Hospitalized

The main thought going through my head as I was wheeled out on a stretcher was, “I can’t die yet, J’s name is not on the house.”

It began with the UTI. It was a pretty nasty one, and I had waited a couple weeks to hit up my urologist for medication, because she had driven it into my head that antibiotics are not something I should be constantly asking for. In order to prevent my particular colony of bacteriai becoming resistant, we needed to use antibiotics sparingly. When I finally ask for help, there was a huge mix-up with the actual medication. Rite aid didn’t have it, and they didn’t bother telling me that it went several days before I found out, and they dropped the ball ordering the medication. My infusion nurse wound up calling them to figure out what the fuck was going on, and they promised be medication would be ordered the next day and a rush would be put on filling it. They lied. They lost the medication order again. In the meantime, my doctor prescribed a different medication. I never did get that first script filled.

The practical upshot of this is that I had a UTI for almost a month before I got medication in me to get rid of it.

It was late Friday night, early Saturday morning about 2:00 A.m. Jay and I had just said good night and I was preparing for bed. I became aware that I was breathing kind of shallow. My breathing got worse to where I was struggling for breath and I figured I was having a panic attack; I asked my mom for Ativan and waited for it to kick in. It didn’t kick in. I asked her to sit with me and talk with me and distract me, but my breathing didn’t get any better. In fact it got worse. I was practically panting when I asked her to get J. He came in and assessed the situation and asked me if I wanted to go to the ER. While sitting there panicking, my brain had thought about going to the ER but it just brought on more panic. But at this point I can see that there was something else going on besides panic and indicated that he should call 911.

Breathe in. Breathe out. Breathe in. Breathe out. Breathe in breathe out.

Every breath was shallow and quick, I felt like I was getting just enough oxygen to maintain consciousness and not much more. I couldn’t think. Nothing beyond, I need to get a breath in me. The paramedic showed up and took their sweet time getting oxygen on me, despite me asking for it the moment they came through the door. I think they believed I was having a panic attack. The EMT kept asking me questions, but I couldn’t answer anything because I couldn’t talk and I tried to indicate that I couldn’t talk and I tried to indicate again. Please, oxygen. They checked my 02 level and I was hovering around 84%. They finally acquiesced that hey, maybe something was going on and put oxygen on me.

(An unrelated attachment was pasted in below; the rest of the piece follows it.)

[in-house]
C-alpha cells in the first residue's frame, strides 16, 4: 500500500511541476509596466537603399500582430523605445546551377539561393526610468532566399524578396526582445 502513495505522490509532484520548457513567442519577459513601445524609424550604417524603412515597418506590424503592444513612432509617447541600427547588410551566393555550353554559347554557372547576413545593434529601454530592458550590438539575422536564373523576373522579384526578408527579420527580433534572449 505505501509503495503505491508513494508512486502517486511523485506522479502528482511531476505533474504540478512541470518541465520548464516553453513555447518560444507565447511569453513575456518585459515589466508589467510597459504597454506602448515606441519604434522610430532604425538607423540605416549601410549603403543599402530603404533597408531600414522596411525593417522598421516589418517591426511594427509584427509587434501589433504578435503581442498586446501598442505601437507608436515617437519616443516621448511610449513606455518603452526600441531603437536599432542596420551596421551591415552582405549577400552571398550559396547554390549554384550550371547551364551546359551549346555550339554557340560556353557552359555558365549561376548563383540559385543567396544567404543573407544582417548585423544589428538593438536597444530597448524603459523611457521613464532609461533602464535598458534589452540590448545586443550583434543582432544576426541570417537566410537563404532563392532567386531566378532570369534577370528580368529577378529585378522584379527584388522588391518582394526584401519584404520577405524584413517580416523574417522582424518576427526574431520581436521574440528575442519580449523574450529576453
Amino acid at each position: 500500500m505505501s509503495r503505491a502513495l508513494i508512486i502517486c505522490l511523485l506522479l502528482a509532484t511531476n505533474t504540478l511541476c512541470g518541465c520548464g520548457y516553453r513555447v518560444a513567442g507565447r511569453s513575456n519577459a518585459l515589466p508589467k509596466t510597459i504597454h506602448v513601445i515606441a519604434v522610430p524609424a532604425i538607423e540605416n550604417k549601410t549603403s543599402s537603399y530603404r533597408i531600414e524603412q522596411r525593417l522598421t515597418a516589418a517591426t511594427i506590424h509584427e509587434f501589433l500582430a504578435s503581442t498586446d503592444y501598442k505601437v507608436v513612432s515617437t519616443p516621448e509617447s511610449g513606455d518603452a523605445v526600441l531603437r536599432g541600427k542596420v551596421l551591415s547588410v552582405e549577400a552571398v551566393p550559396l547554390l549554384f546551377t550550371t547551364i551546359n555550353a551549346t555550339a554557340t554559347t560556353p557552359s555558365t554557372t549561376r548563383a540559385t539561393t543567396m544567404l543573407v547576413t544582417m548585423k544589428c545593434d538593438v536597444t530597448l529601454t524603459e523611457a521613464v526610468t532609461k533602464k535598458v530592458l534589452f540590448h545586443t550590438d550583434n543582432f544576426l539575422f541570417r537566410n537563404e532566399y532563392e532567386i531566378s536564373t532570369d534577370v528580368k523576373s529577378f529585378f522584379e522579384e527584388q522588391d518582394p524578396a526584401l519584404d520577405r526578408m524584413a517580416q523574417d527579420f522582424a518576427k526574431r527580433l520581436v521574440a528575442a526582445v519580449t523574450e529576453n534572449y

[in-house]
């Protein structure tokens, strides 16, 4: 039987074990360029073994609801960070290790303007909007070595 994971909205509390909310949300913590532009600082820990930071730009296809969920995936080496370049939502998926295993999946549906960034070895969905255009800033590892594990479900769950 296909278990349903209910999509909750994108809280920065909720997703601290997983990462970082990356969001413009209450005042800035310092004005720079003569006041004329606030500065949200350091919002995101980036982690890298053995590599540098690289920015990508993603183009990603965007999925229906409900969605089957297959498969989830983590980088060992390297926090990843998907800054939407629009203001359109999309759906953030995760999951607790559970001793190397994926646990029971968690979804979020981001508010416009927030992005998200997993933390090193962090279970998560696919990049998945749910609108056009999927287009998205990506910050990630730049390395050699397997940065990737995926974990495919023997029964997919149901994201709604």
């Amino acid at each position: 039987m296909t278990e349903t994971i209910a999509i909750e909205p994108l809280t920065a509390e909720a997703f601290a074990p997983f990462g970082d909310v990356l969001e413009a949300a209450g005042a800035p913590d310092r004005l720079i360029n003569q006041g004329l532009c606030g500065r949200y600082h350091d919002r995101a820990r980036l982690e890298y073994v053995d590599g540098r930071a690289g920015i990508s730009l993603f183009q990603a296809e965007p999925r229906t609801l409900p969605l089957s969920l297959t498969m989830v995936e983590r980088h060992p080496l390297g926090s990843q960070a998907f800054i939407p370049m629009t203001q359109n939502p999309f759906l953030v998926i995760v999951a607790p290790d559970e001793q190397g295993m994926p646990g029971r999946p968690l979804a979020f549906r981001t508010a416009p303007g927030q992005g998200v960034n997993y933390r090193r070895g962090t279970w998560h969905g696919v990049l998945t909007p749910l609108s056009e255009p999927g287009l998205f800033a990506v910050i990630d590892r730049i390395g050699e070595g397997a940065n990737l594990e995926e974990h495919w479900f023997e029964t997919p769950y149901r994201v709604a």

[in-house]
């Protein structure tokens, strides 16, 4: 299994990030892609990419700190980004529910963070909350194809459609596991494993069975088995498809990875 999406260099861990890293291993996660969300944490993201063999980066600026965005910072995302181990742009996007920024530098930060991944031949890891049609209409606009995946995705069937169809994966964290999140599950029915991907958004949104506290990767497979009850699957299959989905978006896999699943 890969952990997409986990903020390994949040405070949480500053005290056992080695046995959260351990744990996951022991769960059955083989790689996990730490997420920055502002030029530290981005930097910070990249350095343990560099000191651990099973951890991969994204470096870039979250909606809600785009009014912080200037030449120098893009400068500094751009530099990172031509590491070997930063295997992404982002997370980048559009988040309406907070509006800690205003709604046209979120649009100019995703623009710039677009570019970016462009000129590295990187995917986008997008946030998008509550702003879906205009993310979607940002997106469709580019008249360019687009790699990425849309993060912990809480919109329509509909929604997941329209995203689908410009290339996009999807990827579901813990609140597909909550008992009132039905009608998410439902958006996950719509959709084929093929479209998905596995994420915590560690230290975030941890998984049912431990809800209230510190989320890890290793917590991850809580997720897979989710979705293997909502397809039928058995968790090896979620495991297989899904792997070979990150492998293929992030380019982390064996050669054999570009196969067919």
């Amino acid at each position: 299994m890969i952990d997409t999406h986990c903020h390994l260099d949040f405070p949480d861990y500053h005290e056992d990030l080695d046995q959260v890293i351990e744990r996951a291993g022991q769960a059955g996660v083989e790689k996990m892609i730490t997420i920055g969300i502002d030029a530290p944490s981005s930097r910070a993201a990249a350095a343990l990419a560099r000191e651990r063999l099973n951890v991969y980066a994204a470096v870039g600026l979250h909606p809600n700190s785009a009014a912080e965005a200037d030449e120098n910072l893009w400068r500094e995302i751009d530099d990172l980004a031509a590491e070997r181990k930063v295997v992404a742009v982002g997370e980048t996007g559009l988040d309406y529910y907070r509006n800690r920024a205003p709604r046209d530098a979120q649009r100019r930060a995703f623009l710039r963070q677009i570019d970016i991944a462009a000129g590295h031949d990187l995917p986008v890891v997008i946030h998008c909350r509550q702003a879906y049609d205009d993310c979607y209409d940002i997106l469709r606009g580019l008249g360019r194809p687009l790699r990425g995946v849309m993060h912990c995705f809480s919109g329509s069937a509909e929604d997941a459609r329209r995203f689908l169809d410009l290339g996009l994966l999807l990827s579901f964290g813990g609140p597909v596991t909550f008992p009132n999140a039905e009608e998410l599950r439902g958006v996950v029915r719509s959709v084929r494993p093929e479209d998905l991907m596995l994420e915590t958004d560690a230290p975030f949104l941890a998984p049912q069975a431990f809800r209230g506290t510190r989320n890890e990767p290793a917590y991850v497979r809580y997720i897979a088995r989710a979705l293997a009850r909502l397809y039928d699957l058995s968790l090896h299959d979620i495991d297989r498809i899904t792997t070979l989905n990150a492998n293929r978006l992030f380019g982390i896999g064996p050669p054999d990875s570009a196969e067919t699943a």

It really didn’t help that much.

I don’t remember a lot about the ride in the back of the ambulance, only that I had to keep focusing on each new breath, I couldn’t lose consciousness, because then I would go unresponsive, and they wouldn’t try to revive me because I had told them not to with my POLST form. I couldn’t die because J’s name is not on that house. Once that’s settled I can die. But not before.

Breathe in. Breathe out. Breathe in. Breathe out. Remain conscious. Breathe in breathe out.

After the very bumpy ride, we arrived in the emergency room and I’m not entirely sure what medications they put in me, but whatever it was, combined with the BiPAP machine they put over my face, I began to breathe a little easier. Not great, but I felt like I wasn’t going to pass out at any given moment anymore. They cut my shirt off of me with my permission and asked even more questions. I was finally able to answer them, and supply information on my own. My O2 SATs or normally around 91, 92, but I have ALS so that’s normal for me. I have a UTI that is currently being treated, I am on day 3 of a seven day course. I experienced no symptoms at all up to this. It was a sudden shortness of breath with no lung problems before, no sickness, no pneumonia. They did a chest x-ray to verify that my lungs were clear. The rhythm of the BiPAP kept me going. Jay was there suddenly while the nurses worked around me, I took off my watch and handed it to him. I don’t think I’d ever seen him so worried or so scared. I think he calmed down once he saw that I was breathing better.

They spurned the IV the EMT had started, and stuck another one in my arm. Again I don’t know what drugs they gave me. A lot of this was happening over my head, medicine being done at me rather than with me. They said something about ” we’ll get you admitted first and then..”

Admitted. My first hospital stay. I guess if I’m going to do it, I’m going to do it properly. J had brought me my phone, to keep in contact with him as things turned up. Eventually though, they kicked him out and he went home to sleep.

I was in the hospital for a total of 4 days. During this time, we learned that this episode was probably brought on by the UTI. I didn’t quite understand the mechanism, but I knew from experience that every single time I get a UTI it leaves me weaker. Permanently. So it made sense to my brain that it was due to the UTI I was having issues. I cursed myself for not taking my problem to the doctor earlier. J cursed the doctor instead, for drilling it into my head that antibiotics weren’t something to be used right away.

I learned a few things during those 4 days. One, hospital food really is that bad. I didn’t really feel like eating in the first place while I was there, but the hospital food didn’t give me much of a reason to look forward to it either. It was on day three that I discovered I could ask for Pepsi, which was a game changer. The caffeine headache I’d had for the first couple of days finally was addressed. Two, the fact that the UTI was to blame. Three, I would be in the hospital four days to get the IV antibiotics through me. Four, it’s really really annoying to try to sleep in a hospital. Every 5 minutes it seems they wanted to do something to shove a pillow under my butt so I didn’t get bed sores, to give me another blanket that I didn’t want, to give me a wipe down bath.